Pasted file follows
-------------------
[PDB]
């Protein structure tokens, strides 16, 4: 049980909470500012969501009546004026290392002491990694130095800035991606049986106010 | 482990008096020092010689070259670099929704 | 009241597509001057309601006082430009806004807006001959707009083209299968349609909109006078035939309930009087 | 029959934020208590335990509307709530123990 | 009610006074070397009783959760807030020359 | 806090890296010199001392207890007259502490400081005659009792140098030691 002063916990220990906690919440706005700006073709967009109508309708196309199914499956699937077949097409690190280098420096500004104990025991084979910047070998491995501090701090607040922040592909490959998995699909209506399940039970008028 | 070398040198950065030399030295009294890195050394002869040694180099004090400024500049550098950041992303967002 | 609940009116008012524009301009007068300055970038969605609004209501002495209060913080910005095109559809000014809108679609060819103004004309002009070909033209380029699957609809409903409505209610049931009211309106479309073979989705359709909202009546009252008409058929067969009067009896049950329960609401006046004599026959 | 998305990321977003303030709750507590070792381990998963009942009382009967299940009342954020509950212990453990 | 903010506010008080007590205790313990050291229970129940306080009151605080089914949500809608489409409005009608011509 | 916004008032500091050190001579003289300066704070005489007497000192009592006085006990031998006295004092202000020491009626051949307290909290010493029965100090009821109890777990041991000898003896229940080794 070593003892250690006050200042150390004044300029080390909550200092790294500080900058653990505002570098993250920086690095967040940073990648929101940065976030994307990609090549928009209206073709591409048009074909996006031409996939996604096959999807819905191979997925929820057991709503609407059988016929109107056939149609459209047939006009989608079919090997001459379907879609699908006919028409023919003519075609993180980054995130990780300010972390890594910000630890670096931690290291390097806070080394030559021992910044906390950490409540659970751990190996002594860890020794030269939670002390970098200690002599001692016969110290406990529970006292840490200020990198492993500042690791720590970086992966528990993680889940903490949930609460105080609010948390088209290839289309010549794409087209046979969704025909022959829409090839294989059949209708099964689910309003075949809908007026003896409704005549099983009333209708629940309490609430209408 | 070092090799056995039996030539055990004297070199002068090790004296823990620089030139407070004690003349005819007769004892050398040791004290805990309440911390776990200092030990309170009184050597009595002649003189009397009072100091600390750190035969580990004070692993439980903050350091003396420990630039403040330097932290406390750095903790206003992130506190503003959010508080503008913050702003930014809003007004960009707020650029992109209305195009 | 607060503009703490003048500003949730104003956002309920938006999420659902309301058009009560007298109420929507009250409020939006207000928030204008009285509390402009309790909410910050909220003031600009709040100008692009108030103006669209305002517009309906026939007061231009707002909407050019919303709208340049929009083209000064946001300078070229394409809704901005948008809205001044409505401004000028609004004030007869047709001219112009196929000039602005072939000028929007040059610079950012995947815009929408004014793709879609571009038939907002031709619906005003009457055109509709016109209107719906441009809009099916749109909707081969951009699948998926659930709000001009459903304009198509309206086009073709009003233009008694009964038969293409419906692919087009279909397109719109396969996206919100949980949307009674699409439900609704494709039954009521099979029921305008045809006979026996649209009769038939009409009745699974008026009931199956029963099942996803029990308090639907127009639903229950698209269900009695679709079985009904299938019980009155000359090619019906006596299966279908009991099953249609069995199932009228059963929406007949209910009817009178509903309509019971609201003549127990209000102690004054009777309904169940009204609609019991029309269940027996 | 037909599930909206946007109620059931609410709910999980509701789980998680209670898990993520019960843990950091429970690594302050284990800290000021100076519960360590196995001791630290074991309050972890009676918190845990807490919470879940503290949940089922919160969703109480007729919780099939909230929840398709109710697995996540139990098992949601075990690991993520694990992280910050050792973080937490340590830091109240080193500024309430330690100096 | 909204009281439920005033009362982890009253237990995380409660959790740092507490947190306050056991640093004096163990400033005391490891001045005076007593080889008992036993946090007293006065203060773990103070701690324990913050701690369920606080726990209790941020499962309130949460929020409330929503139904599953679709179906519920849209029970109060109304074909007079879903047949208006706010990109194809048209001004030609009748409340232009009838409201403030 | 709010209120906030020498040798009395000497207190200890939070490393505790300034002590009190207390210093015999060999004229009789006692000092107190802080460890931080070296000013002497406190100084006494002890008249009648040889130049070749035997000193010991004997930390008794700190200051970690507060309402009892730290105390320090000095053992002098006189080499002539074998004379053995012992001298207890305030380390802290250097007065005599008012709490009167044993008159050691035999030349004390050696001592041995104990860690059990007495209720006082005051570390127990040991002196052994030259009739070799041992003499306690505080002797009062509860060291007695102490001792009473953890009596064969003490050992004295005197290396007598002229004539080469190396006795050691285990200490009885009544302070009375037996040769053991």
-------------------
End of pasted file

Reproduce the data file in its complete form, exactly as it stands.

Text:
[PDB]
């Protein structure tokens, strides 16, 4: 049980909470500012969501009546004026290392002491990694130095800035991606049986106010 | 482990008096020092010689070259670099929704 | 009241597509001057309601006082430009806004807006001959707009083209299968349609909109006078035939309930009087 | 029959934020208590335990509307709530123990 | 009610006074070397009783959760807030020359 | 806090890296010199001392207890007259502490400081005659009792140098030691 002063916990220990906690919440706005700006073709967009109508309708196309199914499956699937077949097409690190280098420096500004104990025991084979910047070998491995501090701090607040922040592909490959998995699909209506399940039970008028 | 070398040198950065030399030295009294890195050394002869040694180099004090400024500049550098950041992303967002 | 609940009116008012524009301009007068300055970038969605609004209501002495209060913080910005095109559809000014809108679609060819103004004309002009070909033209380029699957609809409903409505209610049931009211309106479309073979989705359709909202009546009252008409058929067969009067009896049950329960609401006046004599026959 | 998305990321977003303030709750507590070792381990998963009942009382009967299940009342954020509950212990453990 | 903010506010008080007590205790313990050291229970129940306080009151605080089914949500809608489409409005009608011509 | 916004008032500091050190001579003289300066704070005489007497000192009592006085006990031998006295004092202000020491009626051949307290909290010493029965100090009821109890777990041991000898003896229940080794 070593003892250690006050200042150390004044300029080390909550200092790294500080900058653990505002570098993250920086690095967040940073990648929101940065976030994307990609090549928009209206073709591409048009074909996006031409996939996604096959999807819905191979997925929820057991709503609407059988016929109107056939149609459209047939006009989608079919090997001459379907879609699908006919028409023919003519075609993180980054995130990780300010972390890594910000630890670096931690290291390097806070080394030559021992910044906390950490409540659970751990190996002594860890020794030269939670002390970098200690002599001692016969110290406990529970006292840490200020990198492993500042690791720590970086992966528990993680889940903490949930609460105080609010948390088209290839289309010549794409087209046979969704025909022959829409090839294989059949209708099964689910309003075949809908007026003896409704005549099983009333209708629940309490609430209408 | 070092090799056995039996030539055990004297070199002068090790004296823990620089030139407070004690003349005819007769004892050398040791004290805990309440911390776990200092030990309170009184050597009595002649003189009397009072100091600390750190035969580990004070692993439980903050350091003396420990630039403040330097932290406390750095903790206003992130506190503003959010508080503008913050702003930014809003007004960009707020650029992109209305195009 | 607060503009703490003048500003949730104003956002309920938006999420659902309301058009009560007298109420929507009250409020939006207000928030204008009285509390402009309790909410910050909220003031600009709040100008692009108030103006669209305002517009309906026939007061231009707002909407050019919303709208340049929009083209000064946001300078070229394409809704901005948008809205001044409505401004000028609004004030007869047709001219112009196929000039602005072939000028929007040059610079950012995947815009929408004014793709879609571009038939907002031709619906005003009457055109509709016109209107719906441009809009099916749109909707081969951009699948998926659930709000001009459903304009198509309206086009073709009003233009008694009964038969293409419906692919087009279909397109719109396969996206919100949980949307009674699409439900609704494709039954009521099979029921305008045809006979026996649209009769038939009409009745699974008026009931199956029963099942996803029990308090639907127009639903229950698209269900009695679709079985009904299938019980009155000359090619019906006596299966279908009991099953249609069995199932009228059963929406007949209910009817009178509903309509019971609201003549127990209000102690004054009777309904169940009204609609019991029309269940027996 | 037909599930909206946007109620059931609410709910999980509701789980998680209670898990993520019960843990950091429970690594302050284990800290000021100076519960360590196995001791630290074991309050972890009676918190845990807490919470879940503290949940089922919160969703109480007729919780099939909230929840398709109710697995996540139990098992949601075990690991993520694990992280910050050792973080937490340590830091109240080193500024309430330690100096 | 909204009281439920005033009362982890009253237990995380409660959790740092507490947190306050056991640093004096163990400033005391490891001045005076007593080889008992036993946090007293006065203060773990103070701690324990913050701690369920606080726990209790941020499962309130949460929020409330929503139904599953679709179906519920849209029970109060109304074909007079879903047949208006706010990109194809048209001004030609009748409340232009009838409201403030 | 709010209120906030020498040798009395000497207190200890939070490393505790300034002590009190207390210093015999060999004229009789006692000092107190802080460890931080070296000013002497406190100084006494002890008249009648040889130049070749035997000193010991004997930390008794700190200051970690507060309402009892730290105390320090000095053992002098006189080499002539074998004379053995012992001298207890305030380390802290250097007065005599008012709490009167044993008159050691035999030349004390050696001592041995104990860690059990007495209720006082005051570390127990040991002196052994030259009739070799041992003499306690505080002797009062509860060291007695102490001792009473953890009596064969003490050992004295005197290396007598002229004539080469190396006795050691285990200490009885009544302070009375037996040769053991």